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What is a brain or spinal cord tumour?
A brain tumour starts in the cells of the brain. A spinal cord tumour starts in the cells of the spinal cord. Cells in the brain or spinal cord sometimes change and no longer grow or behave normally. These changes may lead to non-cancerous, or benign, conditions such as brain or spinal cord cysts. Cells in the brain and spinal cord can also change and form tumours. All brain and spinal cord tumours can cause severe or life-threatening symptoms.
Together, the brain and spinal cord form the central nervous system (CNS). The brain is the control centre of your body. It is a soft mass of nerve tissue protected by a bony covering called the skull. The spinal cord runs through the spine. It contains nerves that send information between the brain and the rest of the body.
Describing brain and spinal cord tumours
Brain and spinal cord tumours are classified based on their grade. The grade of a tumour tells you how quickly it is growing and how likely it is to spread.
- Low-grade, or benign, tumours grow slowly. They don’t usually grow into surrounding tissues or spread to other areas of the brain. Some low-grade tumours may develop into high-grade tumours.
- High-grade, or malignant, tumours grow quickly. They can grow into nearby tissues and spread to other parts of the brain or spinal cord. Malignant tumours that start in the brain and spinal cord rarely spread outside the CNS.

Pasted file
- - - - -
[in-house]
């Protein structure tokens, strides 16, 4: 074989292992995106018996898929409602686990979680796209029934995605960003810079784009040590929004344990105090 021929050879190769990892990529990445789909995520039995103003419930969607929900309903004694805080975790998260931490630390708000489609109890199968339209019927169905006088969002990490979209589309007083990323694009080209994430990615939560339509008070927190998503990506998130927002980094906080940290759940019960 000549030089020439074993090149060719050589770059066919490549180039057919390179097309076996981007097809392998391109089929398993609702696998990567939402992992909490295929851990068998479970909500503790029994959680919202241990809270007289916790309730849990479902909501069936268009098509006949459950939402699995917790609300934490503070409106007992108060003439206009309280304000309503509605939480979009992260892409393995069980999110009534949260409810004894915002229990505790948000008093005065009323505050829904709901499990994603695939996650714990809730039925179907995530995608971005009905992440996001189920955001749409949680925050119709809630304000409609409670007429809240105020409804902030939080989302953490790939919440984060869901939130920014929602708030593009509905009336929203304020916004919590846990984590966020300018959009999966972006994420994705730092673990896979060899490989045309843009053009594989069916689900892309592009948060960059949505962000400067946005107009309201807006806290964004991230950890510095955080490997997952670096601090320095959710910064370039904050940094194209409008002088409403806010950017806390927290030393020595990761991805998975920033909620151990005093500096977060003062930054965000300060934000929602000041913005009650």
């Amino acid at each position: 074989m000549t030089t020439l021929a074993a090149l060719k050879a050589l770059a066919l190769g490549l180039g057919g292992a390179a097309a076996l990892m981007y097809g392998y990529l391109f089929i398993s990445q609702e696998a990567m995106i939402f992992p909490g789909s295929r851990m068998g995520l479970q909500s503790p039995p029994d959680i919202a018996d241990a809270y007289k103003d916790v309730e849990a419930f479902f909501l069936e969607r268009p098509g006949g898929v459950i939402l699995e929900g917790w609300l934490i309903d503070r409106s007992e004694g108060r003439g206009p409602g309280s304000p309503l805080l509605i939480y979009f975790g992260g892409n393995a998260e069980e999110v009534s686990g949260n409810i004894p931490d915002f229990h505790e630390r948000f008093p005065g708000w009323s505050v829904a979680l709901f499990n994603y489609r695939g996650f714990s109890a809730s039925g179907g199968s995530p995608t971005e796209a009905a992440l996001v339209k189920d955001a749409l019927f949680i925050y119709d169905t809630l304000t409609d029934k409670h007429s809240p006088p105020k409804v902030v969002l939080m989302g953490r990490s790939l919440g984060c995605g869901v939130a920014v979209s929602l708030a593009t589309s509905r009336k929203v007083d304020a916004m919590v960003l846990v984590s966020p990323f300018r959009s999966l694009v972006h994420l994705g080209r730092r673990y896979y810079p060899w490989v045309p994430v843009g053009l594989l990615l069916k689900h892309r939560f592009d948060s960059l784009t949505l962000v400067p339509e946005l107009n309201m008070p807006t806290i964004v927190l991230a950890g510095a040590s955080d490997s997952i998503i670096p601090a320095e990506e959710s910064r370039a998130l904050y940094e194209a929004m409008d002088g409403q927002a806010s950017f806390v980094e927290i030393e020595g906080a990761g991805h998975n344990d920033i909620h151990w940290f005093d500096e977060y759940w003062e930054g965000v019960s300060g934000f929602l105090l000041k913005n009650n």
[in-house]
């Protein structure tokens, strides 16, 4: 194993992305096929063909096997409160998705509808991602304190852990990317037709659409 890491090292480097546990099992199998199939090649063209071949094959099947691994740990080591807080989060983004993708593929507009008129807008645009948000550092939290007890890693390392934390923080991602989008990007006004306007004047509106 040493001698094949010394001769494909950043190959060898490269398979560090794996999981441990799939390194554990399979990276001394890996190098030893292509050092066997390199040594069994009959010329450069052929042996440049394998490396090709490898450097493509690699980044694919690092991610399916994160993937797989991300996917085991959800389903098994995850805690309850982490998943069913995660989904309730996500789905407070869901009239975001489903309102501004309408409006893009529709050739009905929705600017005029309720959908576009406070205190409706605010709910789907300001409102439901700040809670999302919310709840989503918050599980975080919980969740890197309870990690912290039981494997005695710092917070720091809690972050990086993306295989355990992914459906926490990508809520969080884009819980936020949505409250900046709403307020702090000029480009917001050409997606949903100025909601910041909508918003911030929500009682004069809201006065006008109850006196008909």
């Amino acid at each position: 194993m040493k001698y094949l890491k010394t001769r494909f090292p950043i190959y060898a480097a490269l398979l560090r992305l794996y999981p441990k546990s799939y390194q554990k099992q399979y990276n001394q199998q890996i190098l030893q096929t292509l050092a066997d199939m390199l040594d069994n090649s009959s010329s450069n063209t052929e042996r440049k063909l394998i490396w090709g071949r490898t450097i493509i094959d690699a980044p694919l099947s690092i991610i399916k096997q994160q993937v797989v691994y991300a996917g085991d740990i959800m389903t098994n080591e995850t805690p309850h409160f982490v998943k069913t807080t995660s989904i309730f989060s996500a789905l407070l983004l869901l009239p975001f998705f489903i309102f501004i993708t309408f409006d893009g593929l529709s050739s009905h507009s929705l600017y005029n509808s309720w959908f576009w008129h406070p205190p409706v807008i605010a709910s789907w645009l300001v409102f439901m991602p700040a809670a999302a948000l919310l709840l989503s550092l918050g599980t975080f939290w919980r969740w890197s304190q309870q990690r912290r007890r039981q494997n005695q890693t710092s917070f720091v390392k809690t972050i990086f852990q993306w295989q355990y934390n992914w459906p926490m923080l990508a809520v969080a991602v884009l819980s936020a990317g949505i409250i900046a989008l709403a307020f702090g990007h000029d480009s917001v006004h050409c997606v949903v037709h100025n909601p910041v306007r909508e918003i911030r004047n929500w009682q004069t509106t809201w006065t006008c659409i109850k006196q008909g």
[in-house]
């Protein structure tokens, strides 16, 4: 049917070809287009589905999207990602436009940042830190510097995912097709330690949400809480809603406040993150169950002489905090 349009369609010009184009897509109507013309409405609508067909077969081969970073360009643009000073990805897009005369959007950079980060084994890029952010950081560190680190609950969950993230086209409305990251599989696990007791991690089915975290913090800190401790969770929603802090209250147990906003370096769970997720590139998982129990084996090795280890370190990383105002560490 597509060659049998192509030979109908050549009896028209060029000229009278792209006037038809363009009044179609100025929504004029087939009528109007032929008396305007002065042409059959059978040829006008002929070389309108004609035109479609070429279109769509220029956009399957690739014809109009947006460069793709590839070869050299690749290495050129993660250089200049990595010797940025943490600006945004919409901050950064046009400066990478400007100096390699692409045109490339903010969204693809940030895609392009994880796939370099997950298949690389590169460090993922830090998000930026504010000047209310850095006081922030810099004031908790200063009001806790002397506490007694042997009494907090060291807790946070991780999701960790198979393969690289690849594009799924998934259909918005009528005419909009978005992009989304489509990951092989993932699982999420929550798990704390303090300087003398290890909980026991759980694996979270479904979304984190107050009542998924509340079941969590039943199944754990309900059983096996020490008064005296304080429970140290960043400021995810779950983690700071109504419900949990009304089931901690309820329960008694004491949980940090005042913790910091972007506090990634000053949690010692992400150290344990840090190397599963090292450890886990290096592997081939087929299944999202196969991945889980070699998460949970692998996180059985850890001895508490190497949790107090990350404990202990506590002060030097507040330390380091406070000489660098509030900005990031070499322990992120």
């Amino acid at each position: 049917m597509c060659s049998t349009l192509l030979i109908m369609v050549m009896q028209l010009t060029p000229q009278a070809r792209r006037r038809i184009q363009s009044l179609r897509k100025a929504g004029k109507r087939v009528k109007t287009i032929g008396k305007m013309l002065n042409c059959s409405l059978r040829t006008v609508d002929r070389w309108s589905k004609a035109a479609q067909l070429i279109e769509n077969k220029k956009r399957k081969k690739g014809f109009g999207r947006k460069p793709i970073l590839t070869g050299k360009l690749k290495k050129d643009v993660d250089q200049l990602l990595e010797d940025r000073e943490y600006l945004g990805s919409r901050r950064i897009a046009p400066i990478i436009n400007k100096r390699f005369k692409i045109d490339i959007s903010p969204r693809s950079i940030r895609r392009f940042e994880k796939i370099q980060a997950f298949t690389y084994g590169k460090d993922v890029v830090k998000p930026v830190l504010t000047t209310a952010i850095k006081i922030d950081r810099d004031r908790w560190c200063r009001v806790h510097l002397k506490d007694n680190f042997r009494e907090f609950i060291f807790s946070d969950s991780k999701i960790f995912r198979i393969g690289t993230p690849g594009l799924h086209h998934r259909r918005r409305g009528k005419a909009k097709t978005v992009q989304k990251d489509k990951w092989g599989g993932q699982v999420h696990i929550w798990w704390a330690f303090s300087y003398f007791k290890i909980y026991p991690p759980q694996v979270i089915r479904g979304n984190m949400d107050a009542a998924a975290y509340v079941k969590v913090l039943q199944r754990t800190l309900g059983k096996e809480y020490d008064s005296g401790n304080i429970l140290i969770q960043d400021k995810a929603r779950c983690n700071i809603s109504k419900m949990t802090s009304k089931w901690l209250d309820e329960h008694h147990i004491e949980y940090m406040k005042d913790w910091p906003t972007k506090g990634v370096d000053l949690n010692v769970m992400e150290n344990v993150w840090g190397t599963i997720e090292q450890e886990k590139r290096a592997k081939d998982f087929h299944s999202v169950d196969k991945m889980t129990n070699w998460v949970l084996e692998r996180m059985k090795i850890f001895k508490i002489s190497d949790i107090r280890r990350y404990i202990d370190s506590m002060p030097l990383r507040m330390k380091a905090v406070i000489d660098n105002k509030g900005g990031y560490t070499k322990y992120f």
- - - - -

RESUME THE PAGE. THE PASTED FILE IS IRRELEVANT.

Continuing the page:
Types of brain and spinal cord tumours
Most often, brain and spinal cord tumours start in glial cells. These cells cover and support the nerve cells. A tumour that starts in glial cells is called a glioma. There are many different types of gliomas, including astrocytoma, oligodendroglioma, ependymoma and mixed gliomas. Gliomas are usually high grade, but some may be low grade.
Often, brain and spinal cord tumours start in the cells of the meninges. The meninges are the membranes that cover the brain and spinal cord. These tumours are called meningiomas. Most meningiomas are low grade, or benign. Others are high grade, or malignant.
Many other types of brain and spinal cord tumours develop in adults, but they are less common. These include craniopharyngioma, hemangioblastoma, glomus jugulare tumour and schwannoma. A rare form of non-Hodgkin lymphoma can also develop in the CNS. It is called primary central nervous system lymphoma (PCNSL).
When a tumour starts in brain cells, it is called a primary brain tumour. Other types of cancer can spread to the brain, but this is not the same disease as primary brain cancer. Cancer that starts in another part of the body and spreads to the brain is called brain metastasis or a secondary tumour. It is not treated in the same way as primary brain cancer. Find out more about brain metastasis.
Seeing my sister Erin – a young mother – struggle with the emotional blow and then the physical toll of cancer treatment made me want to do something to help women feel confident.
Support from someone who has ‘been there’
The Canadian Cancer Society’s peer support program is a telephone support service that matches cancer patients and their caregivers with specially trained volunteers.